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Don Marti uses the same set of Facebook earning numbers to demonstrate that print newspapers make roughly four times as much money in advertising as Facebook does in the United States.Print advertising generates these enviable, if shrinking, numbers despite capturing only about 14 minutes a day of Americans’ attention.Investor storytime is when someone pays you to tell them how rich they’ll get when you finally put ads on your site.
Web startups could contract their revenue growth to an ad network and focus on building an audience.
If revenues were insufficient to cover the costs of providing the content or service, it didn't matter—what mattered was audience growth, as a site with tens of millions of loyal users would surely find a way to generate revenue.
Last quarter, Facebook reported that it had 1.32 billion users, collected $2.91 billion in revenue and made a profit of $791 million, for a profit margin of 27 percent.
Facebook is clearly doing a great job making money from ads. That’s a fascinating figure, because Facebook reports that users spend 40 minutes per day on the site, or roughly Facebook, generating content that the company profits from without getting compensated.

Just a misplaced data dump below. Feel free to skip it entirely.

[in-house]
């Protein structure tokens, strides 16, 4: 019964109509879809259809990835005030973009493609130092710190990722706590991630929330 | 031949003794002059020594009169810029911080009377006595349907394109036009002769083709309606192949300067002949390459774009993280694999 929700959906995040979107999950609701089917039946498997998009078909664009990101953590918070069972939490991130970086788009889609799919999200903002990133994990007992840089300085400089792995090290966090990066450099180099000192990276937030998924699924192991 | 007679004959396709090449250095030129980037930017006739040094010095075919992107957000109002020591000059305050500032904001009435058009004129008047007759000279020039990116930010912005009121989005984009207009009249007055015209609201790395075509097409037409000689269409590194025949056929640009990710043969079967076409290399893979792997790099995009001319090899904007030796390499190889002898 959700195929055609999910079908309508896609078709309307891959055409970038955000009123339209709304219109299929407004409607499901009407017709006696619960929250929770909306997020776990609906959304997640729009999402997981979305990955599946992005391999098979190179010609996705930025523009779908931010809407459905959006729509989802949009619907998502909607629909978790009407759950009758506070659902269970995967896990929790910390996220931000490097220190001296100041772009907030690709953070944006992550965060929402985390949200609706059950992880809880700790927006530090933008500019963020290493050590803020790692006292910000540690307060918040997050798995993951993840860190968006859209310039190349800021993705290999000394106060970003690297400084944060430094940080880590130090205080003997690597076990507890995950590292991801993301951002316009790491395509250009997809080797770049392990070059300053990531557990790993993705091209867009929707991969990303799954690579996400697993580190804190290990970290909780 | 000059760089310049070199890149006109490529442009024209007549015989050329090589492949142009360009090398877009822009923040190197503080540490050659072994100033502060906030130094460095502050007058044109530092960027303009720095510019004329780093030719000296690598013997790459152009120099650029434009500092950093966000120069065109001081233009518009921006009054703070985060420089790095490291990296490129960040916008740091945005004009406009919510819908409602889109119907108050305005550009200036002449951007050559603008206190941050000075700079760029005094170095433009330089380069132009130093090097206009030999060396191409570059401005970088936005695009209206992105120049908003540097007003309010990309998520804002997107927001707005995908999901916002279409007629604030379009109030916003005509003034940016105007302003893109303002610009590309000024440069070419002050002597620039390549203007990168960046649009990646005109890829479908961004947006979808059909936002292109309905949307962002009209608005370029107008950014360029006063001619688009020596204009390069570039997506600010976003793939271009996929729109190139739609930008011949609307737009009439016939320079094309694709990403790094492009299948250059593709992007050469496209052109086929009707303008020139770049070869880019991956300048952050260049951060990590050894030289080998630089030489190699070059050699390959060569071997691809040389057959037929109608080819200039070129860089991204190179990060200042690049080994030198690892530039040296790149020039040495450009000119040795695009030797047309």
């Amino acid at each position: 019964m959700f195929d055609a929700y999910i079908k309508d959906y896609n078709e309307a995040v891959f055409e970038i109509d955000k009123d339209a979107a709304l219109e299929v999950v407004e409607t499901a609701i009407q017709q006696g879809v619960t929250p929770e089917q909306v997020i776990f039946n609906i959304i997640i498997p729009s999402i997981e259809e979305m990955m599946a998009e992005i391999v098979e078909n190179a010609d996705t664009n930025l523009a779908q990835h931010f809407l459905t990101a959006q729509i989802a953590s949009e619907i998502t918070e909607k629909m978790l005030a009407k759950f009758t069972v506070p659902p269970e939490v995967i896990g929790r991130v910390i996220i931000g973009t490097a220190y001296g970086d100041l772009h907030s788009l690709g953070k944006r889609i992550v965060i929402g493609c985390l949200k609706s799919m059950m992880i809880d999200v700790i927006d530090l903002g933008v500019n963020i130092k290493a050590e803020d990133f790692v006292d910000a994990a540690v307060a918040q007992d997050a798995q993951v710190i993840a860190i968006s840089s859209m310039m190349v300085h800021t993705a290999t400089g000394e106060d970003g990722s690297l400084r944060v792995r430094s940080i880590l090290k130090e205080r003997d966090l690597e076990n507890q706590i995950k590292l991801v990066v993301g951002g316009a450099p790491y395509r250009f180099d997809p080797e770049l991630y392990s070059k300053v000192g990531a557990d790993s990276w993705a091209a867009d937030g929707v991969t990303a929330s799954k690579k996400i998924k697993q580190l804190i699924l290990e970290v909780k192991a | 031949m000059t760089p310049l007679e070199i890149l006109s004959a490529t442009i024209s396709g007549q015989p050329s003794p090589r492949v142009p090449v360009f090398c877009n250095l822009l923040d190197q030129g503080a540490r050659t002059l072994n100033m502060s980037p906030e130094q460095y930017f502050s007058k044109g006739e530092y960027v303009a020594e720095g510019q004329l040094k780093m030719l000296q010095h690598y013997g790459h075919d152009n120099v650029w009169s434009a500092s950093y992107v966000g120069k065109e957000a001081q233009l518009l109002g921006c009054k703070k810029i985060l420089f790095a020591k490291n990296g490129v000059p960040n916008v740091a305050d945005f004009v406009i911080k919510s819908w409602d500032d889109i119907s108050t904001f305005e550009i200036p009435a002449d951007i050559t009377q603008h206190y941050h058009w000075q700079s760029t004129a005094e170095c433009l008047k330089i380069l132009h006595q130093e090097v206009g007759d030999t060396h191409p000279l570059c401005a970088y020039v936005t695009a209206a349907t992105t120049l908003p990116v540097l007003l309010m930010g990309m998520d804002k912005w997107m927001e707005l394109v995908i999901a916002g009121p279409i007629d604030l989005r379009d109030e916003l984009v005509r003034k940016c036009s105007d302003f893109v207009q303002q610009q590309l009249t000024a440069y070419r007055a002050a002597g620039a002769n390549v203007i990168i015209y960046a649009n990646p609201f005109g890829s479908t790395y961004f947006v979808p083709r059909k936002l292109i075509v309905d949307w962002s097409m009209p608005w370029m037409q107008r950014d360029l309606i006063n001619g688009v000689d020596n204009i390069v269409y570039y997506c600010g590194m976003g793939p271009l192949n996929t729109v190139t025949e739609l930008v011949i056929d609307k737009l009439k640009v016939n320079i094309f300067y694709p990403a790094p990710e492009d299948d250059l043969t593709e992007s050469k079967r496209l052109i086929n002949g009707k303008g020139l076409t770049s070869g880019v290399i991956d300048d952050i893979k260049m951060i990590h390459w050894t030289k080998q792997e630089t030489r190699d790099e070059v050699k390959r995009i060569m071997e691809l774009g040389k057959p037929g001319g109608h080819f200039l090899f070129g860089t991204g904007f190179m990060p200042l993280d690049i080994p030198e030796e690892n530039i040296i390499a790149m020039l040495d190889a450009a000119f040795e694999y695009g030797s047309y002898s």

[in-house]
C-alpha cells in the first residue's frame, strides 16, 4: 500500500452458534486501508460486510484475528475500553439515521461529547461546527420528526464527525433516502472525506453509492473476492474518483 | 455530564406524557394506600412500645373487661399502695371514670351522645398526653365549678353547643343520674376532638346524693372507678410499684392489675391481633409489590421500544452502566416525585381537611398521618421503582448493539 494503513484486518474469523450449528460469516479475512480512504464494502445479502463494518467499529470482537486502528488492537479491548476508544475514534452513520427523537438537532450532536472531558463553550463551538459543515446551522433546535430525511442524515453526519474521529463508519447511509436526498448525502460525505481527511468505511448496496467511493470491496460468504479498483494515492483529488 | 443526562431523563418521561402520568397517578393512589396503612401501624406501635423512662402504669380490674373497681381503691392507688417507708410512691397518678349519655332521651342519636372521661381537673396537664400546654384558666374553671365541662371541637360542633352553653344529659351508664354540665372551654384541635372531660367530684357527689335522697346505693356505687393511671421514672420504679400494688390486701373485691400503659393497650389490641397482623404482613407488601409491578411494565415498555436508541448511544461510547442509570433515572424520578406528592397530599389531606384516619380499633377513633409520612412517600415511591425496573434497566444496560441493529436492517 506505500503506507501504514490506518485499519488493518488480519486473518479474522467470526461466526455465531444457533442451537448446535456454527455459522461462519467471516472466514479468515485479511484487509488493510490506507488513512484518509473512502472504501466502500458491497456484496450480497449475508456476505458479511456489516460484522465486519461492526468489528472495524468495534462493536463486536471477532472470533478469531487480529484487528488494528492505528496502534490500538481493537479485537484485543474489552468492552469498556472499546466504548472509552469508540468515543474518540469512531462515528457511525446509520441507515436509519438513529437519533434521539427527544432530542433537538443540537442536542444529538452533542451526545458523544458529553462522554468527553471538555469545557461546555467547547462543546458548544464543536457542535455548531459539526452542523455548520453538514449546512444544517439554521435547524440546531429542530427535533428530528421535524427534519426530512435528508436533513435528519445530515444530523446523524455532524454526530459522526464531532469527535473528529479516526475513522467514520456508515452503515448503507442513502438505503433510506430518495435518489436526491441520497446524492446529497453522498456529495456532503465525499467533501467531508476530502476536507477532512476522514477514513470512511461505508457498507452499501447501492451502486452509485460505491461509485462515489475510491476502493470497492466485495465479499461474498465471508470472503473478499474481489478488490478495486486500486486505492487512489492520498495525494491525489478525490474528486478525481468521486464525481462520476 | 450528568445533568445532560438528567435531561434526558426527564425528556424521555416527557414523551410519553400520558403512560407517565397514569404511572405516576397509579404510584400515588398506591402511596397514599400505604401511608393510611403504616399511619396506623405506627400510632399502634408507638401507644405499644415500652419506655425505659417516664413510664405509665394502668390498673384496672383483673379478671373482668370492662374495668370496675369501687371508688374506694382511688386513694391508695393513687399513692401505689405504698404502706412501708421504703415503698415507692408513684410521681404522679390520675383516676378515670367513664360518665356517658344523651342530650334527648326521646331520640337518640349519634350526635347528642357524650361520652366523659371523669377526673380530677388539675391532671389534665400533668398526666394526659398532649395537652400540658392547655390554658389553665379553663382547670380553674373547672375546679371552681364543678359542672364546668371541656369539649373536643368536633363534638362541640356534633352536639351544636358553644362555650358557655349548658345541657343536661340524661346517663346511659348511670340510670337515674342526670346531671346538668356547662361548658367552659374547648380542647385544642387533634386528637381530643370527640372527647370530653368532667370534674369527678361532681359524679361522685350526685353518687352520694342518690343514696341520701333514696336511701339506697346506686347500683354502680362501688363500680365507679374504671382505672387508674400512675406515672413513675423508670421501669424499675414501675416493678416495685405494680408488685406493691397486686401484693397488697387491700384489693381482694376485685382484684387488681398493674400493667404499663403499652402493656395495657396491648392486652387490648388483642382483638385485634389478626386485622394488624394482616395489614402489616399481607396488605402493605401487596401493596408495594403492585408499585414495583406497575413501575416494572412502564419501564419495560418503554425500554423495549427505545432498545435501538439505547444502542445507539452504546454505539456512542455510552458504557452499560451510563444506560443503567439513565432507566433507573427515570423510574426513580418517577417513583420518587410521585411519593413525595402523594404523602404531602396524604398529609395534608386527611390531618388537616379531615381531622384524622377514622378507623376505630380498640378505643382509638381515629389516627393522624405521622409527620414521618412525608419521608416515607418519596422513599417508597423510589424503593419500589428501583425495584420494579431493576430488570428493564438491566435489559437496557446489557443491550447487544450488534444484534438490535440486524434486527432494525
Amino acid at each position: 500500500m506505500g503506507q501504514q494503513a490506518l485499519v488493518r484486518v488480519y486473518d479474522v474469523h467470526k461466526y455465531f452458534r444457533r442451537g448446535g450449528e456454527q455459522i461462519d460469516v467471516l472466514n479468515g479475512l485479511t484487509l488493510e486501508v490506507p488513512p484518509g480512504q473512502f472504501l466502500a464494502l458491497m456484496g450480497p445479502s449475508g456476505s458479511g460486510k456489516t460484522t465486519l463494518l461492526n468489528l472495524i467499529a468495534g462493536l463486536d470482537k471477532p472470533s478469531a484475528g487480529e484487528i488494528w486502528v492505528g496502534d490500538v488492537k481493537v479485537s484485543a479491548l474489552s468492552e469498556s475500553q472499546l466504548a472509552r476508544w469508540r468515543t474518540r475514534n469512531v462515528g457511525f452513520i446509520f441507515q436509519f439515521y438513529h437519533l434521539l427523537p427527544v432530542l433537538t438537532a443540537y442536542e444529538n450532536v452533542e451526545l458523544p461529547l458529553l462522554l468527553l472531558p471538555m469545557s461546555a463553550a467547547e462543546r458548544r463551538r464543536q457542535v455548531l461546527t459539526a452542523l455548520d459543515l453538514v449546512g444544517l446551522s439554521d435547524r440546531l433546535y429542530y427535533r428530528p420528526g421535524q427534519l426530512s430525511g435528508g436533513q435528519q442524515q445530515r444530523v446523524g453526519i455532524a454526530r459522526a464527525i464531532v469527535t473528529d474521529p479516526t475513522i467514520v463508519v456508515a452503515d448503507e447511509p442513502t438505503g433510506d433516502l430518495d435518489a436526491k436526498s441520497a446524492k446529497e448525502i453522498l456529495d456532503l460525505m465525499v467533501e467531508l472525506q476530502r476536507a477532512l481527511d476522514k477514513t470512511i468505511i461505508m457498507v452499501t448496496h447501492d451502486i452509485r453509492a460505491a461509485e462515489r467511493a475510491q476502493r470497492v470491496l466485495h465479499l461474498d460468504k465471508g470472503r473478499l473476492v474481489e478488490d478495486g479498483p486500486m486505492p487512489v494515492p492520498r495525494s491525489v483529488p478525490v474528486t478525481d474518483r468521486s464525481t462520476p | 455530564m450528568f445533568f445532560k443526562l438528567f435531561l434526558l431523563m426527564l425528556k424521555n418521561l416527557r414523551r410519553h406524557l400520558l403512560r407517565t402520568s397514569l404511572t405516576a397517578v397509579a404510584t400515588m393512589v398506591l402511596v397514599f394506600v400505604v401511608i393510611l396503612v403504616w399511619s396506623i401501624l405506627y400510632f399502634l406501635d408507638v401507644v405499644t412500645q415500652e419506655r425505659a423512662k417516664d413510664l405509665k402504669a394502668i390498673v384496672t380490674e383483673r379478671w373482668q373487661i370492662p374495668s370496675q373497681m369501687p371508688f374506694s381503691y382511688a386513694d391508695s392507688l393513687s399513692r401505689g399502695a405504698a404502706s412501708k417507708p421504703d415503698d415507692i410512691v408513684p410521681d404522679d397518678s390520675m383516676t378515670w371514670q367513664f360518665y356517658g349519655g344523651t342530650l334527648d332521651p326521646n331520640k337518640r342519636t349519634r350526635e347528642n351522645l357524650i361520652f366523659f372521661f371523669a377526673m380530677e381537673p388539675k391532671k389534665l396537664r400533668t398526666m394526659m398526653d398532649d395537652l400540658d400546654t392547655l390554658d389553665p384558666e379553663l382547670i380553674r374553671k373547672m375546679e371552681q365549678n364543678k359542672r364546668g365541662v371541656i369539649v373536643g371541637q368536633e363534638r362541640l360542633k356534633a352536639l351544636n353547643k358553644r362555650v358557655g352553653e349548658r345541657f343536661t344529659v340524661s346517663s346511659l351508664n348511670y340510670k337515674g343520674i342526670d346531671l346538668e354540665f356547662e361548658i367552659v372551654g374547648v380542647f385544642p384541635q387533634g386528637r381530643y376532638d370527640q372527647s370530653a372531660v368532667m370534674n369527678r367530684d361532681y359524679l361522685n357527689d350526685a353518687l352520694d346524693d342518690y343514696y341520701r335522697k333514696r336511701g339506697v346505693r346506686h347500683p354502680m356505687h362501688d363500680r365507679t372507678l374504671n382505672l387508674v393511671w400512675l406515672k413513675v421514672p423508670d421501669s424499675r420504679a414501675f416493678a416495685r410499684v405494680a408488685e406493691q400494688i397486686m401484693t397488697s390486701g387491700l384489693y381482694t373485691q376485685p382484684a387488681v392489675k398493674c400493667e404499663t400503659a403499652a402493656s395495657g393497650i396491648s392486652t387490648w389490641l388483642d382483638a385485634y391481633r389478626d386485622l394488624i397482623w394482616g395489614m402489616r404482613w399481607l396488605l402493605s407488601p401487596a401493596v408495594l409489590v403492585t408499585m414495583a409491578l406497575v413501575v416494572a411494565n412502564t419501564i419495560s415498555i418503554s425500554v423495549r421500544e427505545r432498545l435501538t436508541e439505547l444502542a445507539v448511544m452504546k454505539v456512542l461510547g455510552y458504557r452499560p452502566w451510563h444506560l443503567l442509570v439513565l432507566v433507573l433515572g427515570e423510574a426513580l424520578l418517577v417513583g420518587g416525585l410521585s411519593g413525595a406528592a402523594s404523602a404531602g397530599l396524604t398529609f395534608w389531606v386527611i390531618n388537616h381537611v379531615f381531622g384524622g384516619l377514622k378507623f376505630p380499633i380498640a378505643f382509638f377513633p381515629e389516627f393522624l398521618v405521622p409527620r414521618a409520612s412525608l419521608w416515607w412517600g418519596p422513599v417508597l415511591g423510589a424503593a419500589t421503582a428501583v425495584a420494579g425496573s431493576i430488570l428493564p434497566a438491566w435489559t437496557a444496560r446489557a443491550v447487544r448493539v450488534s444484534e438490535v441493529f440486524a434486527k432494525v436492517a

This “print dollars, digital dimes” problem is an apparent paradox: Why are targeted digital ads worth an order of magnitude less than untargeted print ads, in terms of “attention minutes”?
Marti argues that advertising in a public place, like a newspapers, builds brands in a way that private, targeted ads can’t.
The key part of investor storytime is persuading investors that your ads will be worth more than everyone else’s ads.
That’s because most online ads aren’t worth very much.
As a rule, the ads that are worth the most money are those that appear when you’re ready to make a purchase—the ads that appear on Google when you’re searching for a new car or for someone to repair your roof can be sold for dollars per click because advertisers know you’re already interested in the services they are offering and that you’re likely to make an expensive purchase.
But most online advertising doesn’t follow your interest; it competes for your attention.